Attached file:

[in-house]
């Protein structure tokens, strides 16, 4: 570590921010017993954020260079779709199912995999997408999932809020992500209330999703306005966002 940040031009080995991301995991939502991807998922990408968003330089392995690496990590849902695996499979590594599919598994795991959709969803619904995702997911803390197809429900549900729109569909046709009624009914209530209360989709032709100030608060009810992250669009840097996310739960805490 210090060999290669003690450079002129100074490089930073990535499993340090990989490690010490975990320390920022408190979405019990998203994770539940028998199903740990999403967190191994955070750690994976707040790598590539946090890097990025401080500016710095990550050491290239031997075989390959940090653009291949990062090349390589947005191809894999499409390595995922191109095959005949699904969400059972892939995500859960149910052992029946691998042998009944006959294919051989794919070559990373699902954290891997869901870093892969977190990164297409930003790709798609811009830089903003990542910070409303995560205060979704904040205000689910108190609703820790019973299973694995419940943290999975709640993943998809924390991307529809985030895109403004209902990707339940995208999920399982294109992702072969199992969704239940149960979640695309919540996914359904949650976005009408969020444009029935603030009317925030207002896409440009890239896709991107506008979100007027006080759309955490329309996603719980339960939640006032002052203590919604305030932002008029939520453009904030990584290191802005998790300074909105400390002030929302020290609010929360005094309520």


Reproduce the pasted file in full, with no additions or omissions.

[in-house]
């Protein structure tokens, strides 16, 4: 570590921010017993954020260079779709199912995999997408999932809020992500209330999703306005966002 940040031009080995991301995991939502991807998922990408968003330089392995690496990590849902695996499979590594599919598994795991959709969803619904995702997911803390197809429900549900729109569909046709009624009914209530209360989709032709100030608060009810992250669009840097996310739960805490 210090060999290669003690450079002129100074490089930073990535499993340090990989490690010490975990320390920022408190979405019990998203994770539940028998199903740990999403967190191994955070750690994976707040790598590539946090890097990025401080500016710095990550050491290239031997075989390959940090653009291949990062090349390589947005191809894999499409390595995922191109095959005949699904969400059972892939995500859960149910052992029946691998042998009944006959294919051989794919070559990373699902954290891997869901870093892969977190990164297409930003790709798609811009830089903003990542910070409303995560205060979704904040205000689910108190609703820790019973299973694995419940943290999975709640993943998809924390991307529809985030895109403004209902990707339940995208999920399982294109992702072969199992969704239940149960979640695309919540996914359904949650976005009408969020444009029935603030009317925030207002896409440009890239896709991107506008979100007027006080759309955490329309996603719980339960939640006032002052203590919604305030932002008029939520453009904030990584290191802005998790300074909105400390002030929302020290609010929360005094309520």